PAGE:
In 1988 25 percent of households in Australia had a gun, by 2005 only six percent had one. That is what Hillary wants for us.

Has it made a difference? The murder rate there dropped from 1.9 per 100,000 in 1993 to 1.3 in 2007, a tiny drop of six tenths of one percent. And it has not been a steady drop, in 2002 they had the highest number of murders there in 26 years. But in Australia, just like here, the murder rate had been dropping for years before they confiscated guns.

Some gun banners argue that confiscating guns will reduce mass shootings, like it did in Australia. But in this study – – the authors found there were so few mass shootings before gun confiscation that no before-and-after study could be done. They did compare New Zealand and Australia, two similar countries with very different gun laws, and found no difference because of the law. So, because of one mass shooting, a country confiscated over 600,000 guns, a high percentage of all guns in the country, and it has had no effect.

If Hillary got her way, the government would confiscate almost all my guns. Four they would take would be the Winchester Model 1893 pump 12 gauge my father inherited from his father and passed on to me, the Ithaca pump goose gun my father-in-law gave to me, the Browning semiautomatic long barreled 12 gauge my daddy shot doves with all his life and the Remington short barreled semiautomatic 12 gauge he shot quail with before passing them on to me. The government taking those guns away from me would really help with crime.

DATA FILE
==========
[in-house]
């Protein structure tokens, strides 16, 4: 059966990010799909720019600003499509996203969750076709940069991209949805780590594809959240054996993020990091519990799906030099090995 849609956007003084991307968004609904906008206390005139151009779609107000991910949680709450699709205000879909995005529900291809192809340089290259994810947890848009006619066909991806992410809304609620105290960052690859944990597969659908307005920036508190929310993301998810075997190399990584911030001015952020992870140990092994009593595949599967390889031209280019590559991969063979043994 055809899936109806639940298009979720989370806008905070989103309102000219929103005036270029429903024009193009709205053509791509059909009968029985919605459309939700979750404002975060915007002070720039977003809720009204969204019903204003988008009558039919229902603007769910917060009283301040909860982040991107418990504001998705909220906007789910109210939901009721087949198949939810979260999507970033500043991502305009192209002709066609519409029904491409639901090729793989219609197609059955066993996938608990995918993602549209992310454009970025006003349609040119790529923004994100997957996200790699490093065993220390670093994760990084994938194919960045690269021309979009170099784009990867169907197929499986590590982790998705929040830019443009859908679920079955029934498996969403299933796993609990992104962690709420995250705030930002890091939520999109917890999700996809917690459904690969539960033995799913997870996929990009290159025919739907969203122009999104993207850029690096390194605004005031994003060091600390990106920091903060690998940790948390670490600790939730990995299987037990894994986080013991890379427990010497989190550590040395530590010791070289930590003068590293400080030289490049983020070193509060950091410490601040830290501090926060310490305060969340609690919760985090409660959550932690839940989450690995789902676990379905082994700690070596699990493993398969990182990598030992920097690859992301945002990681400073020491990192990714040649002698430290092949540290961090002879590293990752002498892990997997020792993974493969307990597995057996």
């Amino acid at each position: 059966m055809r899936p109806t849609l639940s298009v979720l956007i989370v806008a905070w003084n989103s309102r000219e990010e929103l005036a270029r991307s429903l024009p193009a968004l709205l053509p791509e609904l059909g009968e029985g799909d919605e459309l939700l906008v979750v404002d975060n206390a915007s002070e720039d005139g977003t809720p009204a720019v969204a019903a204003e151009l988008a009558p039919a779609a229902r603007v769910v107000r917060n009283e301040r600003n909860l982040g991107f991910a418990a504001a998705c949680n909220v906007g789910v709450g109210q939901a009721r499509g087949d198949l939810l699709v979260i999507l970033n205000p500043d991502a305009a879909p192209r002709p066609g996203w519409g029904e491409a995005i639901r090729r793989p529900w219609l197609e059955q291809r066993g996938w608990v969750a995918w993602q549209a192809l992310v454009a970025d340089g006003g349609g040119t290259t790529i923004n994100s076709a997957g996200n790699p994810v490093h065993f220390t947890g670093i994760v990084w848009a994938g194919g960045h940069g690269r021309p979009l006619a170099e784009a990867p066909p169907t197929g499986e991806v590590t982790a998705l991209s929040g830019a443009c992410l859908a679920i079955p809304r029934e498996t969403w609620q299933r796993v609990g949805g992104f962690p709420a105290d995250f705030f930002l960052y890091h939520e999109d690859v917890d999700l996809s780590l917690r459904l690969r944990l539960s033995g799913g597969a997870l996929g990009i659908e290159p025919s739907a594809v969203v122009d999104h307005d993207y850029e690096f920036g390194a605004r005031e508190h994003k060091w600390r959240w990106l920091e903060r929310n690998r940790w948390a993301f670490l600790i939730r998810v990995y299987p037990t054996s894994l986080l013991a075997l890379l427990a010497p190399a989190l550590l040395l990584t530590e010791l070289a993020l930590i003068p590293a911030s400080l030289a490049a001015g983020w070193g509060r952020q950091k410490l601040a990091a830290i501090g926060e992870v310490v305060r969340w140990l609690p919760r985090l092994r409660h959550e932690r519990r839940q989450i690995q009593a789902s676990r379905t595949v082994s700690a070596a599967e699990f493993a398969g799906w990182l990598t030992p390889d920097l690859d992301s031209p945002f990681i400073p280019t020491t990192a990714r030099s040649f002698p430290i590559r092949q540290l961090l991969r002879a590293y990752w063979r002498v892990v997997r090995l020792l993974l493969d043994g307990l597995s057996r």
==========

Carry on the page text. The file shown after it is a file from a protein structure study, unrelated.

I will never support anyone wanting to follow Australia’s gun ban and confiscation law.

Why Is There A Complete Closure of Yellowstone River?

Montana Imposes Complete Closure of Yellowstone River Due to Fish Disease
from The Fishing Wire

An unprecedented fish kill has brought complete closure of miles of one of America’s greatest cold water fisheries.

(Bozeman, Mont.)—Montana Fish, Wildlife and Parks is implementing an immediate closure of all water-based recreation (fishing, wading, floating, tubing, boating, etc.) on the Yellowstone River and its tributaries from Yellowstone National Park’s northern boundary at Gardiner to the Highway 212 bridge in Laurel. This significant action on the part of the Department is in response to the ongoing and unprecedented fish kill on the Yellowstone. This action is necessary to protect the fishery and the economy it sustains. The closure will also help limit the spread of the parasite to adjacent rivers through boats, tubes, waders and other human contact and minimize further mortality in all fish species.

In the past week, FWP has documented over 2,000 dead Mountain Whitefish on some affected stretches of the Yellowstone. With that, FWP estimates the total impact to Mountain Whitefish in the Yellowstone to be in the tens of thousands. FWP has also recently received reports of the kill beginning to affect some Rainbow and Yellowstone Cutthroat Trout.